Thu, 02 Apr 2020

Report: A's P Fiers acknowledges threats

Field Level Media
22 Feb 2020, 04:25 GMT+10

Oakland Athletics pitcher Mike Fiers, who exposed the Houston Astros' method of electronically stealing signs in the 2017 season, has acknowledged receiving "threats of physical violence," according to the San Francisco Chronicle.

Fiers was a member of the Astros in 2017. While he said he's unconcerned about his own safety, he told the Chronicle he does worry for his family but sounded resigned to getting public backlash from some.

"Whatever, I don't care," Fiers said, according to the newspaper. "I've dealt with a lot of death threats before. It's just another thing on my plate."

In a story in The Athletic on Wednesday, Fiers said he has no interest in extra security from Major League Baseball after commissioner Rob Manfred said this week the league is concerned for the pitcher's safety. He also said he'll be prepared on the field.

"I'm here to play baseball and I can defend myself, if anything," Fiers said, according to The Athletic. "We do have National League games, and I'm going to have to get into the box (to hit) just like everybody else. It's part of the game. If they decide to throw at me, then they throw at me. There's nothing much you can do about it."

Fiers was 8-10 with a 5.22 ERA in 29 appearances (28 starts) for the 2017 Astros. He did not pitch in the playoffs that year as the team went on to a championship. At 34, he is entering his 10th major league season.

If punishment for the 2017 Astros ever included handing back championship rings, one of which Fiers received, he said he would be fine with that.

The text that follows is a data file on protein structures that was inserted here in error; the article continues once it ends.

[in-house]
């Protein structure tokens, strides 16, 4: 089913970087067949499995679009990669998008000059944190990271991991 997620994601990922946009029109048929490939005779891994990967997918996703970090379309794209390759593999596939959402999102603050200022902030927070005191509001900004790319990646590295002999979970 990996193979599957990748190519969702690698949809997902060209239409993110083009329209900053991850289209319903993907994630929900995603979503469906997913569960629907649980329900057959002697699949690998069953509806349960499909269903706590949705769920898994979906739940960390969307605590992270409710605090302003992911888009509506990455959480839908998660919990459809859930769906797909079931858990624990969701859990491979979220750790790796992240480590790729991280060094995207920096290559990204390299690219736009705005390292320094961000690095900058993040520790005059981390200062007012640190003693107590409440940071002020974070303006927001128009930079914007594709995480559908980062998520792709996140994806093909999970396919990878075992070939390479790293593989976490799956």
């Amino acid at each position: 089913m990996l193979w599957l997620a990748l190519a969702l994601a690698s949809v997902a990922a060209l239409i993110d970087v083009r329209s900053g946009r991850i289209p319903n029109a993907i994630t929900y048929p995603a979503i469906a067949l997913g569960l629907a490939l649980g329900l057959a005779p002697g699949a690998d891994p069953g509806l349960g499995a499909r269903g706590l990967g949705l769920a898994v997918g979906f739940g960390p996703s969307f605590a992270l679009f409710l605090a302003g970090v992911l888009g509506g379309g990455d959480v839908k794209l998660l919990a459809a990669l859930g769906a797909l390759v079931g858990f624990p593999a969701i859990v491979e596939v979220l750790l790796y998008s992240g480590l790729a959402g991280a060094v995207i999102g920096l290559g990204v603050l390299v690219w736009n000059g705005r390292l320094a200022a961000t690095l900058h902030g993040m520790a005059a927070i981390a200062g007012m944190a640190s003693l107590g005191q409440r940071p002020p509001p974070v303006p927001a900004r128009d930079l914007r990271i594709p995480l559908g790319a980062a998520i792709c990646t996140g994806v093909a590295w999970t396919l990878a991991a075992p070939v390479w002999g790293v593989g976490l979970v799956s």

"I said from the beginning, 'I'm not away from this. I was part of that team, I was one of those guys,'" Fiers said. "Suspensions, fines -- I'm willing to take as much punishment as they do. If they ask me to (return the ring), it's not the end of the world."

While former Boston Red Sox player David Ortiz called Fiers a "snitch" this week, Manfred said he appreciated the pitcher's candor about the Astros' sign-stealing plan.

"I want to be really clear about this: Mike, who I do not know at all, did the industry a service," Manfred said. "I do believe we will be a better institution when we emerge at the end of this episode, and without a Mike Fiers, we probably would have a very difficult time cleaning this up. I think we would have done it eventually, but it would have taken a lot longer.

"I have a real problem with anyone who suggests that Mike did anything but the right thing."

--Field Level Media

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